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Almería

Almería

Reviews of the prestigious hotels of Almeria. Almeria is one of the least-known provincial capitals in Andalucia. But lately this ancient port city has been experiencing a renaissance, thanks to an urban regeneration programme which started in 2007 and is scheduled to finish in 2013.

Places to go and things to see in the city of Almeria.This includes the Alcazaba, Cathedral and many museums and art galleries.

Filled with important and fascinating historical attractions, Almeria is the capital of Andalucia's most easterly province of the same name. The Alcazaba of Almería, a huge attraction, is the second largest among the Muslim fortresses of Andalusia, after the Alhambra of Granada. Rentals are usually located near the winding streets that just beg to be explored. Below are a few rentals we could suggest.

The hilltop Alcazaba's hefty walls and towers dominate the city and command magnificent views over the old town below and across to the Mediterranean. Measuring 25,000m2, this was the largest fortress built by the Moors. The Alcazaba was founded during the first half of the 10th century by Cordoban Caliph Abd al-Rahman III, who also built Medina Azahara.

Almeria is one of the least-known provincial capitals in Andalucia. But lately this ancient port city has been experiencing a renaissance, thanks to an urban regeneration programme which started in 2007 and is scheduled to finish in 2013.

During the Muslin era, Almeria did not have a water supply network for buildings, making it necessary to build bathing areas and washing fountains. We have news of the water supply to Almeria mainly thanks to al-Himyari and al-Udri. According to al-Himyari, Jairán during his reign (1012-1028) was the one who ordered the construction of the water pipeline, and according to al-Udri, it was during the reign of his successor Zuhayr (1028-1038). In any case, they are traditionally known as Aljibes de Jairán.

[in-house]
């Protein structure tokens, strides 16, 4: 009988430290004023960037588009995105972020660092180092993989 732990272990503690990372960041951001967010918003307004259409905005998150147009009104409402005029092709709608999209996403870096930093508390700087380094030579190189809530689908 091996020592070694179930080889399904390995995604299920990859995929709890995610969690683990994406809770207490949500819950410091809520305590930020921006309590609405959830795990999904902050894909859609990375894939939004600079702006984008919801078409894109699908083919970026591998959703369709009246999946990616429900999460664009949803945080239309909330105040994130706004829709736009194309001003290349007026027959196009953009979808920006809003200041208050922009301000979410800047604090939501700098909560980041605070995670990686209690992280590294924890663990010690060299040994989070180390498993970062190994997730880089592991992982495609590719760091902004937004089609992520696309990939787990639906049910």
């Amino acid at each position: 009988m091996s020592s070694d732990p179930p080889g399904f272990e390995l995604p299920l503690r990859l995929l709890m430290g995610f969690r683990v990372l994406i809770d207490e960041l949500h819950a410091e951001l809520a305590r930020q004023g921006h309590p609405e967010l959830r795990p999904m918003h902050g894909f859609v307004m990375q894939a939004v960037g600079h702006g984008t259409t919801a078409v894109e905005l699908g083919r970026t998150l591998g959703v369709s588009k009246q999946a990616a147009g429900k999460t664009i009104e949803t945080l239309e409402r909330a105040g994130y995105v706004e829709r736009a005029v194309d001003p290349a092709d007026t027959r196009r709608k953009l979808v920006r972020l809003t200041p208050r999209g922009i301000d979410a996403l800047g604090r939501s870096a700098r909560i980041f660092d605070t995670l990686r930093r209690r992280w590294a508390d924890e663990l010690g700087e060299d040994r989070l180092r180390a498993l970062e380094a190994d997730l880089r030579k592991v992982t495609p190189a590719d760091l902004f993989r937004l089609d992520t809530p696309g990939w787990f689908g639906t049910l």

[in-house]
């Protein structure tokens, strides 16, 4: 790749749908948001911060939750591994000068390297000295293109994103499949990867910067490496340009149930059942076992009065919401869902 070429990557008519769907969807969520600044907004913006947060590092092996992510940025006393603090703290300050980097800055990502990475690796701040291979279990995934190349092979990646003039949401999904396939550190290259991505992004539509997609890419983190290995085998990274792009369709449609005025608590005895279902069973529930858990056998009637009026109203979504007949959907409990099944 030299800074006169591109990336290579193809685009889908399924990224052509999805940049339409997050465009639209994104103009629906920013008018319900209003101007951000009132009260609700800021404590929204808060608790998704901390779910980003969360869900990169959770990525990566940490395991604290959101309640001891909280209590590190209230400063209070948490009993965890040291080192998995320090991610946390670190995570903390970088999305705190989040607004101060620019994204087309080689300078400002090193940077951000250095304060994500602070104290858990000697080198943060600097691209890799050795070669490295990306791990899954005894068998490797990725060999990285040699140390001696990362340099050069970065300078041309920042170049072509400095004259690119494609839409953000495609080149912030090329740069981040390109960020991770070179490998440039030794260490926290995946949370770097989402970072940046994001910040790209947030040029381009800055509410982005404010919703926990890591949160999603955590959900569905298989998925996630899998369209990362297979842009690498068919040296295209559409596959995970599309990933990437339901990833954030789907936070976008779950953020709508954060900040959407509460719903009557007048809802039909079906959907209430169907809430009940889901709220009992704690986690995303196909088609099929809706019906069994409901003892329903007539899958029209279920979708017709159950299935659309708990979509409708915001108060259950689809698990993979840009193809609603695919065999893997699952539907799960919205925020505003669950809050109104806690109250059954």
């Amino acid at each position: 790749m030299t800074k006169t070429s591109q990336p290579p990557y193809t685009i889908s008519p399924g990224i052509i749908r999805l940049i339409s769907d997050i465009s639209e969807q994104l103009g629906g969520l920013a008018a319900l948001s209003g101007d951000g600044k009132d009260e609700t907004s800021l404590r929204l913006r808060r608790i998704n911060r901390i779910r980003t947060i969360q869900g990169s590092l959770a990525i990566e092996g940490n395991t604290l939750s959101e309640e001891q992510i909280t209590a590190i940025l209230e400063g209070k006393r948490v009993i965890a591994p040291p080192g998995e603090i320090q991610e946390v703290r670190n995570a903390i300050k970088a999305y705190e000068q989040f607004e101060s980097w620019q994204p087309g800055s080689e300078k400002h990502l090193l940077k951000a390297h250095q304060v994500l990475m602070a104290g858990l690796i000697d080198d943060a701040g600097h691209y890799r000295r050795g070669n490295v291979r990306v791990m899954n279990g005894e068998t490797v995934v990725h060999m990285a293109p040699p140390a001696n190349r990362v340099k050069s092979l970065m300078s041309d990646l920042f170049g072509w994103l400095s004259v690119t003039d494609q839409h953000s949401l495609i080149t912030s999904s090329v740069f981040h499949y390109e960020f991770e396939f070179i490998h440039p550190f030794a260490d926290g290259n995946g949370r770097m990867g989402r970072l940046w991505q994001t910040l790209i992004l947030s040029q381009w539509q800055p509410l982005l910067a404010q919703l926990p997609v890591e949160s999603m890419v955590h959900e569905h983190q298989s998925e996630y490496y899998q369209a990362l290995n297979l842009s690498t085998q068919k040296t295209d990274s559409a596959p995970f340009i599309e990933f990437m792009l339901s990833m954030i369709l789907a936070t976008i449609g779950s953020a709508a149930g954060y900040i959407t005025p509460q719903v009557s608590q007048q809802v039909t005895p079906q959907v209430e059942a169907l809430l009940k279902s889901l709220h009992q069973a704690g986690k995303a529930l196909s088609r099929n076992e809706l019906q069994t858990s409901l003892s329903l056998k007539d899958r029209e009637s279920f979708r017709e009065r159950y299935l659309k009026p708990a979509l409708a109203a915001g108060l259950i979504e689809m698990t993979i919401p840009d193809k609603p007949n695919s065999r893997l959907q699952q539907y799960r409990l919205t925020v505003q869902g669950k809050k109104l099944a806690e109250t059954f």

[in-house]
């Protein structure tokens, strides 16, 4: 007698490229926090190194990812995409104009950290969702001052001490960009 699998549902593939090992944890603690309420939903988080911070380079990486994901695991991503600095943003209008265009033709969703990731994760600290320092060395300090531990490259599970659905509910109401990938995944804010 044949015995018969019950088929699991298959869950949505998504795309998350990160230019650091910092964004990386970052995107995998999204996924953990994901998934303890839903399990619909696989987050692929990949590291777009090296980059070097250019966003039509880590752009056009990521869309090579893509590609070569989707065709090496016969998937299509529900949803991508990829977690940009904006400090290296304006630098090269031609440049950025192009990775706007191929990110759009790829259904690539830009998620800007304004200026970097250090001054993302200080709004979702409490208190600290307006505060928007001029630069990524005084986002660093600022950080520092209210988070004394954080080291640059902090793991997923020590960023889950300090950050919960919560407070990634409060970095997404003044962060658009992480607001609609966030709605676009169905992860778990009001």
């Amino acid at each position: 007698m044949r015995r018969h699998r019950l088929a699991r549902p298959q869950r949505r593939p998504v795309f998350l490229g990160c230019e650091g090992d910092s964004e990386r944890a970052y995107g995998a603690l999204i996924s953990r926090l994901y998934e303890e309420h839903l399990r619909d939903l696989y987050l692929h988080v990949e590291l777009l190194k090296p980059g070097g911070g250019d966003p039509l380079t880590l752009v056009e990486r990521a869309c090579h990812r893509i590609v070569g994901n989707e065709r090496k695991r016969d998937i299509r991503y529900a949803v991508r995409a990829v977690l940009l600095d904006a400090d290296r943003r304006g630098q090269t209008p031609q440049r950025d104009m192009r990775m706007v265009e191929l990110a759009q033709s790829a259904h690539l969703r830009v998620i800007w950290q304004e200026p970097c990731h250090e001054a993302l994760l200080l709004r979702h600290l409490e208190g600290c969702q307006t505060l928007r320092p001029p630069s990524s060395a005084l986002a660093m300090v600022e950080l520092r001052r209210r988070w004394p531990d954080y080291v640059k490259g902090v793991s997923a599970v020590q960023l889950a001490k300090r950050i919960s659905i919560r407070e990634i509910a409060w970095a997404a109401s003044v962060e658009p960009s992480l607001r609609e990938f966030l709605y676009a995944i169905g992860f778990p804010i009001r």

Archaeological excavations in recent years have verified the Roman Empire’s presence both inside and outside of the Alcazaba’s walls, and yet its current silhouette can be traced back to its founder, Umayyad Caliph Abd al-Rahman III (who also built Medina Azahara). According to an inscription found on marble which is now housed in the (Archeological) Museum of Almería, he ordered it to be built in the latter half of the 10th century.

The interior of the Alcazaba is divided into three walled recintos, or compounds, spreading up the long slope from the lowest part near the entrance; the first two are Islamic, and the third is Christian. A long fortified wall, the Muralla de Jayran (or Jairan), named after the 11th century king who built them, stretches from the Alcazaba, down the hill and up the other side to the Cerro de San Cristobal. From here the panoramic views take in the Alcazaba itself, as well as the city and port stretched out below.

In a few decades, Almeria’s gastronomy has undergone a spectacular transformation. From rather scarce products from the land and sea, it has passed to intensive agricultural production and, finally, to products of extraordinary quality that are exported all over the world.